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Benefits considered as equine flu hits livelihoods

September 2, 2007

Equine flu Q & A

The Australian government is considering introducing a special benefit for people whose livelihoods have been hit by the equine influenza crisis.

A similar scheme was introduced after Cyclone Larry in Queensland, involving wage subsidies. It was hoped such subsidies - which amounted to $A270 a week in the cyclone's aftermath - would keep people in the horse industry until the flu outbreak was over.

Federal authorities have already announced a $A4 million emergency assistance package for those affected, but Labor and racing leaders have criticised the size of the fund.

Meanwhile, more cases have been reported. There are now 20 restricted areas across New South Wales, which is worst affected, with another racetrack now under lockdown.

Hawkesbury, north-west of Sydney, which is home to thoroughbred trainers, has had a horse test positive to the disease. It is believed to have spread there from a veterinary clinic just 200m away, where eight horses are reported to have the disease.

The clinic was hit when a pleasure horse was taken there for treatment.

Authorities in NSW and Queensland are now a week into control measures. NSW's Primary Industries Minister Ian Macdonald said efforts would be maintained throughout the weekend to contain further spread of the disease.

"We need to get in front of this disease as fast as possible," he said.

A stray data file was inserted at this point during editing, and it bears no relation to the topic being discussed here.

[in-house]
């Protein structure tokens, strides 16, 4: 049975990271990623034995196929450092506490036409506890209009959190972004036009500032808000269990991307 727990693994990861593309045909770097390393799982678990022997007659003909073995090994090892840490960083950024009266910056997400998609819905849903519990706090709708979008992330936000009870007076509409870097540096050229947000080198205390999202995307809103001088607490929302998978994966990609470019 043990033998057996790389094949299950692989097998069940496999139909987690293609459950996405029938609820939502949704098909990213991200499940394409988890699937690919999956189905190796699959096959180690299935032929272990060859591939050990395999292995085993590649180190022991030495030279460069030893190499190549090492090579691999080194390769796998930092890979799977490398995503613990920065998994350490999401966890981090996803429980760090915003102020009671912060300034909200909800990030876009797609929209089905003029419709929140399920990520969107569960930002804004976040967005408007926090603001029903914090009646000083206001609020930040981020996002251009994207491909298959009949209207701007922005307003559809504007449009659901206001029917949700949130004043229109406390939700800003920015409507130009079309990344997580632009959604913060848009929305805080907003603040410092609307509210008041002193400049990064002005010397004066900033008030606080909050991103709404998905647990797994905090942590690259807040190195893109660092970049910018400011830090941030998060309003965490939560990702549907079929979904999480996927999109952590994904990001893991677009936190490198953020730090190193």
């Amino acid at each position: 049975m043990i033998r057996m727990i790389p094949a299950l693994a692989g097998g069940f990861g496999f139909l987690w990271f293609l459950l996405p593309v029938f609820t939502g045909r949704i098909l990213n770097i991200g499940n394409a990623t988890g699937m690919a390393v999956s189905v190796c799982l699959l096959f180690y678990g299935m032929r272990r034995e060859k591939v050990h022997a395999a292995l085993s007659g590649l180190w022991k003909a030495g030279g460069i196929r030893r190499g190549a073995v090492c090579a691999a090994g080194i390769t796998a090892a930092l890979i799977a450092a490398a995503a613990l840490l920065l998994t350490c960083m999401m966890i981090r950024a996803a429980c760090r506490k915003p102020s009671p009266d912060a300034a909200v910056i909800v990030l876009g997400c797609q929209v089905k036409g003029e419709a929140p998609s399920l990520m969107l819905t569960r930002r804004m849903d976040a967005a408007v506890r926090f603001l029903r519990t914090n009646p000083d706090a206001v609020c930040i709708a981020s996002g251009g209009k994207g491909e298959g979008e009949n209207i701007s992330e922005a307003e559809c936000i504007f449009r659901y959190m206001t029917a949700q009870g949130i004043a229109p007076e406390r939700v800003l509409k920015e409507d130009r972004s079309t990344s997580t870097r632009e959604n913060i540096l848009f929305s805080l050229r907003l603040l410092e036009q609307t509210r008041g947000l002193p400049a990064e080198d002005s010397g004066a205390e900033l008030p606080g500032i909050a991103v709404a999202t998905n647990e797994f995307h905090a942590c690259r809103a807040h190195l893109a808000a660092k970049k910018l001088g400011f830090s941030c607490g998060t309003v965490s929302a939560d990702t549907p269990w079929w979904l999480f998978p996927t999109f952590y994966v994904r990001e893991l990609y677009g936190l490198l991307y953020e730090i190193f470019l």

"We have 20 restricted areas across the State, and are working closely with owners and the horse industry to carry out thorough tracing efforts.

"It is vital that all horse owners adhere to the indefinite standstill of all horses, and conduct necessary disinfectant measures after having any contact with their horses."

There are now 70 known properties across the state with confirmed cases of the highly contagious respiratory disease. About 700 horses are confirmed as having the disease, but authorities believe more than 2000 probably have it.

Authorities in NSW are urging horse owners in restricted areas to assist in efforts to stop the spread by registering and monitoring their horses. Those who have not yet registered are requested to do so immediately.

NSW Department of Primary Industries deputy chief veterinary officer Ian Roth said the sooner all horses, ponies and donkeys in restricted areas were registered and the spread of the virus mapped, the sooner effective control will occur.

Registrations can be made online, and restricted-area maps and location information are also available.

Horse owners in RAs who find any signs of the disease must contact their own veterinarians or the Local Disease Control Centre veterinarians on (02) 4640 6561.

Infected property locations in NSW include Parkes, Berry, Moonbi, Muswellbrook, Kurrajong, Glossodia, Cattai, Medowie, Hornsby, east Maitland, Eagleton, Lake Macquarie, Terry Hie Hie, Timbumburi, Randwick, Moree, the southern Sydney region and Narrabri. In Queensland, the affected properties are at Warwick, Minden, Rosewood, Kenmore and Brookfield, all west of Brisbane.

While the number of cases grows, there have been some bright spots.

Dog racing has been permitted at several NSW tracks, but horse facilities were roped off and the public prevented from entering.

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